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View Full Version : Does Walmart really refuse to consider Ivy-league graduates for employment?


No Wikipedia Cites
04-09-2009, 09:36 AM
From the I'net Void: "A buddy of mine from grad school was from Arkansas and had friends who were employed at the walmart HQ in the HR department. Those friends told him that Walmart would toss out resumes from the ivy league schools."

True? I know Walmart subtlely doesn't hire highly-edumacated peeps for its hourly positions because they are afraid of unionization, or at least that's the word on the street. But at HQ? Is this a legacy of old timer Sam W., who distrusted them northeasterners, or just another myth?

Cheesesteak
04-09-2009, 09:50 AM
I know Walmart subtlely doesn't hire highly-edumacated peeps for its hourly positions because they are afraid of unionization, or at least that's the word on the street.Nobody hires highly educated folks for low paid hourly positions. Nothing to do with unionization, and everything to do with the fact that highly educated folks don't really want low paid hourly jobs. They will work and take the paycheck while continuing to look for a better job. Once they find a job that pays $0.50/hr more (and they will) they quit, forcing you to hire and train a new person.

Captain Amazing
04-09-2009, 10:27 AM
Just for the record, Leslie Dach, Walmart's Vice President for Corporate Affairs and Government Relations has a bachelors degree from Yale and a masters from Harvard, and Linda Hefner, Executive Vice President has an MBA from Harvard Business School.

No Wikipedia Cites
04-09-2009, 10:28 AM
Well, that is quite true, but my question is based on hirings at walmart corporate headquarters, where an education is necessary. And many people with bachelor degrees still apply for part time work at walmart, and are reportedly not hired because of fears of unionization.

No Wikipedia Cites
04-09-2009, 10:29 AM
Just for the record, Leslie Dach, Walmart's Vice President for Corporate Affairs and Government Relations has a bachelors degree from Yale and a masters from Harvard, and Linda Hefner, Executive Vice President has an MBA from Harvard Business School.

Well, so the anonymous internet I quoted in the first post, fails us yet again!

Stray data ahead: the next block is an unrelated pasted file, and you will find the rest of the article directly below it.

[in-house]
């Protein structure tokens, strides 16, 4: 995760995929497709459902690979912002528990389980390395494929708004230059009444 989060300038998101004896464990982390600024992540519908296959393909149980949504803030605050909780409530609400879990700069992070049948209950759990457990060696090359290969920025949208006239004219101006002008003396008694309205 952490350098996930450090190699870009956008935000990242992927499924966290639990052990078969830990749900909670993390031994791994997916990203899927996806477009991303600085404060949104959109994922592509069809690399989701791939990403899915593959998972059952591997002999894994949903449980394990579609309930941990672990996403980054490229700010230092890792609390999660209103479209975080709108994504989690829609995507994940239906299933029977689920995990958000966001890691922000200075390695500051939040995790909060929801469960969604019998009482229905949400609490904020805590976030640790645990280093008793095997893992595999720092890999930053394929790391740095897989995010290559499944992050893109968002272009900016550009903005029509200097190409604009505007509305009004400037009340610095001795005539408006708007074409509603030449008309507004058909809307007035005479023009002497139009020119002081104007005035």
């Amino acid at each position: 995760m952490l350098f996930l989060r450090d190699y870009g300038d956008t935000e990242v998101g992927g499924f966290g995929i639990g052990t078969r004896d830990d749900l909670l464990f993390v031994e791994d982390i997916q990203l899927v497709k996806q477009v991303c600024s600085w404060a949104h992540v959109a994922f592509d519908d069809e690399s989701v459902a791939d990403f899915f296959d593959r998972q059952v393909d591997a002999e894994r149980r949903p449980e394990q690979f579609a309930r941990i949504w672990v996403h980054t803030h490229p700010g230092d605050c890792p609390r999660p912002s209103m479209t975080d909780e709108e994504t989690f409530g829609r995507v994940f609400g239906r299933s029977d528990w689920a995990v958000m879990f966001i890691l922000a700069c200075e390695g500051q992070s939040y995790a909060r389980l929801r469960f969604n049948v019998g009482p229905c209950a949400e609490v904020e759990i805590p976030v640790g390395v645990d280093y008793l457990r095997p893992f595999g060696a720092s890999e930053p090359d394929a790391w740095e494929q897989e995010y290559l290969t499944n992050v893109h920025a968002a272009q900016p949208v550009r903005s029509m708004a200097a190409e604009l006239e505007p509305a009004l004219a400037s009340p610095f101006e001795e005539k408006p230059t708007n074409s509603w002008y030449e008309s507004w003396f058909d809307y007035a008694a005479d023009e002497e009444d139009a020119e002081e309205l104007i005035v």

Balthisar
04-09-2009, 10:45 AM
Why fears of unionization? As a general rule, the more educated you are, the less need and desire to form a union. It's people that can't get ahead on their own (generally speaking) that want/need unions.

Dangerosa
04-09-2009, 10:56 AM
WalMart does tend to have a 'promote from within' culture (Target, on the other hand LUVS those Ivy League MBAs) - a lot of their corporate headquarter's employees started in the stores. That background probably creates a lot of state college grads at headquarters and not an Ivy League culture (people don't tend to put themselves through Yale working at WalMart).

Since they do a lot of internal hiring, getting hired at WalMart corporate from the outside can be tough.

HorseloverFat
04-09-2009, 11:14 AM
know Walmart subtlely doesn't hire highly-edumacated peeps for its hourly positions because they are afraid of unionization, or at least that's the word on the street.

I doubt thats true. Everywhere Ive worked we've always dismissed overqualified people from entry-level positions. They hate the job, they complain, and in a few months they've quit out of frustration (I didnt get an masters to do office admin!!!) or because they found a better job. Of course they were notified about what the job entails but they have some crazy idea that once we see what kind of precious snowflake they are we will immediately move them to a VP position. Hiring managers want people who will stay at the job for a while. Walmart has other ways of crushing unions. Not to mention competitive educated people are probably the least likely to get into unionization, as collective bargaining hurts their personal bottom line.

I also find this unlikely to be true when it comes to corporate management. Everything Ive read about Walmart is about how the best and brightest MBAs run the company and how their hard-nosed, ultra-competitive approach is very much the best of American business.

Mr. Slant
04-09-2009, 11:26 AM
For the OP:
Is your friend's context folks applying for corporate in Bentonville?
Folks applying for store or district manager?
Folks applying as hourly store associates in entry-level positions?

Exapno Mapcase
04-09-2009, 11:34 AM
Why fears of unionization? As a general rule, the more educated you are, the less need and desire to form a union. It's people that can't get ahead on their own (generally speaking) that want/need unions.